I have had the pleasure in 2013 to co-host Faith in Action: a community of practice for explorers of Asset Based Community Development (ABCD) in Adelaide.
Co-host is really probably a bit of a generous title as my fellow host Peter McDonanld has put in the majority of the sweat and dreams… none the less it has been a interesting venture and a nice break to work on rather than in the ministry I’m engaged in.
The monthly gathering has been diverse (anywhere from 4-30 participants) with as many as 1/2 being brand new to the conversation at any given gathering which has made consistency of purpose quite a challenge. Many who have attended have also never come across an asset based approach to community development before and so we have also found ourselves on occasions talking from quite different frameworks.
I’m am discovering more and more how foreign a strength based approach to community development is in Australia both in the agency and the church worlds (the worlds which I inelegantly straddle- all the while feeling a little alien in both). One participant shared with us last Friday that, while she wants to work from an asset based approach, her mind has been trained towards a deficit/needs based approach for such a long time she inevitably finds herself falling into that way of thinking despite her best intentions. This is exactly what I think the community of practice is for!
Asset Based Community Development is a methodology that seeks to uncover and use the strengths of a community as a sustainable way of further strengthening that community towards a thriving future together. It is not a flawless method (no method is) but it stands in contrast to seeing the community only as needs that must be met or problems that must be fixed. The plan for our community of practice was to push the limits of an asset based approach to community development; to test it’s tools; to challenge its presuppositions and to see where it fails because as Peter has eloquently put it:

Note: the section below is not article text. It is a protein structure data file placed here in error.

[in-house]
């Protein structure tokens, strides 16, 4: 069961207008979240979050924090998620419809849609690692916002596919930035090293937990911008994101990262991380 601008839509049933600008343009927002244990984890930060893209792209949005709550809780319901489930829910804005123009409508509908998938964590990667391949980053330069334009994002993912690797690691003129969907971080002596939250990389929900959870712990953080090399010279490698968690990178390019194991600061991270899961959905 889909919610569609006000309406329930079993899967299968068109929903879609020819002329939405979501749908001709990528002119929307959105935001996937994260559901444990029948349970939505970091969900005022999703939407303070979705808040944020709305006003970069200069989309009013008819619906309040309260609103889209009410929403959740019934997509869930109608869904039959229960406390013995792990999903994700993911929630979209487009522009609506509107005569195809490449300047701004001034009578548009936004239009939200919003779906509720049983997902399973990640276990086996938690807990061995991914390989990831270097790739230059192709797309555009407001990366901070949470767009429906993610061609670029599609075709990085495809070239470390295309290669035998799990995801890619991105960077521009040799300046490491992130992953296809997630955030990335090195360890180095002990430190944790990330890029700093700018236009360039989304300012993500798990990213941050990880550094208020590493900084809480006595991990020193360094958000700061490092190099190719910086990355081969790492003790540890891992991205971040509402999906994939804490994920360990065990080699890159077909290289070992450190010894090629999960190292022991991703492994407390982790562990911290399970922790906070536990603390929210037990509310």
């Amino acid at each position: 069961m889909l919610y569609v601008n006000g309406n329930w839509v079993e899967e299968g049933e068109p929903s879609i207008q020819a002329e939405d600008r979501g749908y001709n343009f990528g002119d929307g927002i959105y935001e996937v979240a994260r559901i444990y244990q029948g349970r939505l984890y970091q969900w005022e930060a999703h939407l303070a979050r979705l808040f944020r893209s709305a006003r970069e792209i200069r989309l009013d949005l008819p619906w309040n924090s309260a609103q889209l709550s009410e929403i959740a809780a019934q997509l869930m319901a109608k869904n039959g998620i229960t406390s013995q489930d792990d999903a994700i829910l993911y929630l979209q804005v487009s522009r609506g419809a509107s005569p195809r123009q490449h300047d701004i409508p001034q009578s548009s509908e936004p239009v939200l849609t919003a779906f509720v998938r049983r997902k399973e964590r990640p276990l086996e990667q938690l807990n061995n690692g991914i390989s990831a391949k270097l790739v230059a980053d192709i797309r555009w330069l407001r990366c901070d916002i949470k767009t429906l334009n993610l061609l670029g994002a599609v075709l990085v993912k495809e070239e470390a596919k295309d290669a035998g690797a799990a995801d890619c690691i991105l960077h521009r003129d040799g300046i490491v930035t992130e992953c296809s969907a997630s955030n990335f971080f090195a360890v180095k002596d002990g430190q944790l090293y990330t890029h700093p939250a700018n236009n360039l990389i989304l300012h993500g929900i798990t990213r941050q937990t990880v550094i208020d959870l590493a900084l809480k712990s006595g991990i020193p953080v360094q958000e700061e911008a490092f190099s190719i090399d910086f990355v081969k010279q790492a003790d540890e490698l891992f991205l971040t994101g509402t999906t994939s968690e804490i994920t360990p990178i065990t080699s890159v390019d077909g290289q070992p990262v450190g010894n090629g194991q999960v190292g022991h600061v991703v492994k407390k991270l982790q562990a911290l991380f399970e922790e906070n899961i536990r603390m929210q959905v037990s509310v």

Failure is a learning opportunity we don’t want to miss
Our final gathering for the year was hosted by our fellow explorers at Clayton Wesley Uniting Church (for Adelaide readers that is the big old church that juts out onto the Parade in Norwood-pictured at the top).
This gathering demonstrated one of the greatest strengths of ABCD: the way it gives room for creativity. Instead of unsolvable problems we are suddenly surrounded by opportunities in the form of skilled people and unique relationships. I loved hearing stories and dreams about embracing the big Southern European population within the local community in an Italian Contrade/urban village centre; or the local coffee shop CWA that one woman attended in which she felt “too old” among the group of hip young trend setters; or op-shop nanas teaching hemming, darning and sustainability through a “waste-not-want-not” approach to life.
One “weakness” of this model, however, is its decentralisation. If we’re creating a community story then it is just possible that I won’t be the central character… Just possible that the Church won’t even be the central expression… How do we feel about this?
I think our host Rev Paul Turley put it best when he quoted Robert Schuller:
There is no end to the amount of good one person can do as long as they don’t mind who takes the credit
If you would like to be a part of Faith in Action in 2014 shoot an email to email@example.com
If you would like to be a part of this ongoing conversation about using a community’s assets to work together towards a thriving future then please click the “follow me” link in the top right hand corner of this page and add to the conversation in the comment box below.